The UK Ordinariate Needs The Strictest Orthodoxy
It would appear that soon the Vatican is going to give us more details as to how the UK Ordinariate is supposed to work and be organised. I can imagine that savage speculations are going to mount in the next days (or weeks) as to who will lead it, how it will be funded, what provision might be offered to those Anglican clergy thinking of conversion but also mindful of a family to feed, etc.
Personally, I hope that the following will happen:
1) The British hierarchy is going to be kept out of the entire affair. If the Holy Father lets them in from the door, orthodoxy will soon go out of the window. I hope that the Ordinariate will be not only factually autonomous from the Bishops (bar a technical cooperation where unavoidable; it is not that they have to ignore each other’s existence), but that they will also be seen as such.
2) I so much wish (though I am sure that I will be disappointed) that the Ordinariate could be led by a person of undoubted, uncompromising orthodoxy. One able to explain to everyone (to the press; to the Anglicans thinking about conversion; to the other British Catholics who might see in a staunchly orthodox Ordinariate a good alternative to a Novus Ordo Mass) that the Ordinariates are not the Anglican version of the Catholic Church, but the Only Church organised in a slightly different way.
From what I have read up to now, none of the so-called Anglican bishops who have announced their intention to convert is up to the task. From what I could see to date, it is fair to be afraid that they would stress how “Anglican” the new outfit is, not how Catholic; how little things would change for the Anglican converts, not how much; what a continuity there would be between the heretical shop they leave and the authentical one they enter, not what a radical change this represents. My impression up to now (as seen on this very blog) is rather that they would accuse of being “uncharitable” or even “unchristian” everyone pointing out to the obvious shortcomings (nay: cowardice; nay: utter bad faith) of such an approach.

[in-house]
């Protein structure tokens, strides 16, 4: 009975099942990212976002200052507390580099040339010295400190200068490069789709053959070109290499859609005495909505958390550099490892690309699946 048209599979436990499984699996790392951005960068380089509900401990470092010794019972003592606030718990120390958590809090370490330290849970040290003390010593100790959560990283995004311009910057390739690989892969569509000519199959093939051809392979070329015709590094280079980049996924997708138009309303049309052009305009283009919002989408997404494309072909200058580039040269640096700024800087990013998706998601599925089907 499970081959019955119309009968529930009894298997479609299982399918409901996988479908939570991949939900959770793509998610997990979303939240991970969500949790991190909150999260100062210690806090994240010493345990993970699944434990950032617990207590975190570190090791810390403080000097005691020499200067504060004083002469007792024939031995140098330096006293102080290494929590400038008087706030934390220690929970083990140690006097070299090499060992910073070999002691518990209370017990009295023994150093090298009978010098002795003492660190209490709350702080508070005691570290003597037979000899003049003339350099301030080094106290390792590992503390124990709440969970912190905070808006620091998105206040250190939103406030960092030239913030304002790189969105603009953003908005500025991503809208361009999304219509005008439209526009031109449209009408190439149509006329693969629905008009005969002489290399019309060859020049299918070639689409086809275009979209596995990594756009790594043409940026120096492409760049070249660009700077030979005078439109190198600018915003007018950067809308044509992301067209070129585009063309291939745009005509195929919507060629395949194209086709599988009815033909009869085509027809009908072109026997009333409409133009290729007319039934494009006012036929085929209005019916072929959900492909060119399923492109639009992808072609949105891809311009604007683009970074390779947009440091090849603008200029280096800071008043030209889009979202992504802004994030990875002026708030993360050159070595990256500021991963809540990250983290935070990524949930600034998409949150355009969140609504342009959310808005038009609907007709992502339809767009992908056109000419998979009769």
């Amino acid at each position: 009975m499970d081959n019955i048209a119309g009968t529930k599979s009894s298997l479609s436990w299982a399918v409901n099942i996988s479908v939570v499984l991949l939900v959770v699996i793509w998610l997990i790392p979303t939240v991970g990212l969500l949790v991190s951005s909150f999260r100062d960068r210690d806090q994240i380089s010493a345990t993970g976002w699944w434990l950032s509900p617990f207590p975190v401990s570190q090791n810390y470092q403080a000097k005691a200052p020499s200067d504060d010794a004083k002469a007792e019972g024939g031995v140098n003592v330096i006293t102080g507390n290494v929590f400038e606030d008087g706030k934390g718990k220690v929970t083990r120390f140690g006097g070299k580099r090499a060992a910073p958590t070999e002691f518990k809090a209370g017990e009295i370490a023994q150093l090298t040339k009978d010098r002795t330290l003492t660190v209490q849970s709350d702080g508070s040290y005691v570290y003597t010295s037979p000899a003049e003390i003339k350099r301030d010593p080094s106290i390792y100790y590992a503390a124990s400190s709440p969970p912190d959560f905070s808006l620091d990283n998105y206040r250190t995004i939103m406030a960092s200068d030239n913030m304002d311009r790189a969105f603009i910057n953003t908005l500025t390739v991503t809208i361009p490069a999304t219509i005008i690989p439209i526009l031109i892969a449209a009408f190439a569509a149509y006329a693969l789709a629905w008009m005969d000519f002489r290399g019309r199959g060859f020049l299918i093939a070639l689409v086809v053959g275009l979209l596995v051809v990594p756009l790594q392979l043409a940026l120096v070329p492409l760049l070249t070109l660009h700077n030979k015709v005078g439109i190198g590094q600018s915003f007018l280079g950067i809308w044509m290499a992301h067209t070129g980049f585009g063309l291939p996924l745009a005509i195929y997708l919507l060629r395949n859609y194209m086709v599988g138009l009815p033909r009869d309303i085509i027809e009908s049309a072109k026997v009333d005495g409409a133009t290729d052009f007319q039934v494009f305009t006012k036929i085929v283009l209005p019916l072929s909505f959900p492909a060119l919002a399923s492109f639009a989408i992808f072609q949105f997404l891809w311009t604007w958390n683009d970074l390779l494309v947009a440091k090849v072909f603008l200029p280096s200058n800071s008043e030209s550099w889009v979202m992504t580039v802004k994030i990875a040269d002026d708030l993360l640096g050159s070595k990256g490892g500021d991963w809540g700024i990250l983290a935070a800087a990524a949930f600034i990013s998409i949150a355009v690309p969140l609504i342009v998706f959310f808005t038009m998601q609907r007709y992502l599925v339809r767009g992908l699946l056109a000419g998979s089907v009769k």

I see a clear danger that what could be created here is a body largely constituted of people who think that their cultural specificity authorises them to be at variance with the Church; a body seeing itself as composed of Catholics who have the right to be different in their Catholicism (just to make some example: in thinking that it is fully OK to be an Anglican; or in thinking themselves Catholics because they believe in the existence of Transubstantiation in an Anglican Mass) rather than in the way their Catholicism is organised.
A bit of healthy cynicism will make us aware that conversion to Catholicism can be wished because one desires the Truth or because one has a sacrilegious desire to continue to believe in the same old lies, but without bishopettes around.
The person appointed to lead the UK Ordinariate will have to make this very clear; he will have to be a champion of orthodoxy for the entire British Catholicism. If this is not the case, the risk for the Ordinariate to fail spectacularly and to be remembered as a source of strife rather than reconciliation will be very real.
Posted on November 16, 2010, in Catholicism and tagged Anglicanism, Catholic, Catholic Church, Catholic Church in England and Wales, Catholicism, Church of England, Conservative Catholic, conservative catholicism, Ordinariate, Pope, Pope Benedict XVI, Pope Leo XIII, Transubstantiation, Vatican, Vatican City. Bookmark the permalink. Comments Off on The UK Ordinariate Needs The Strictest Orthodoxy.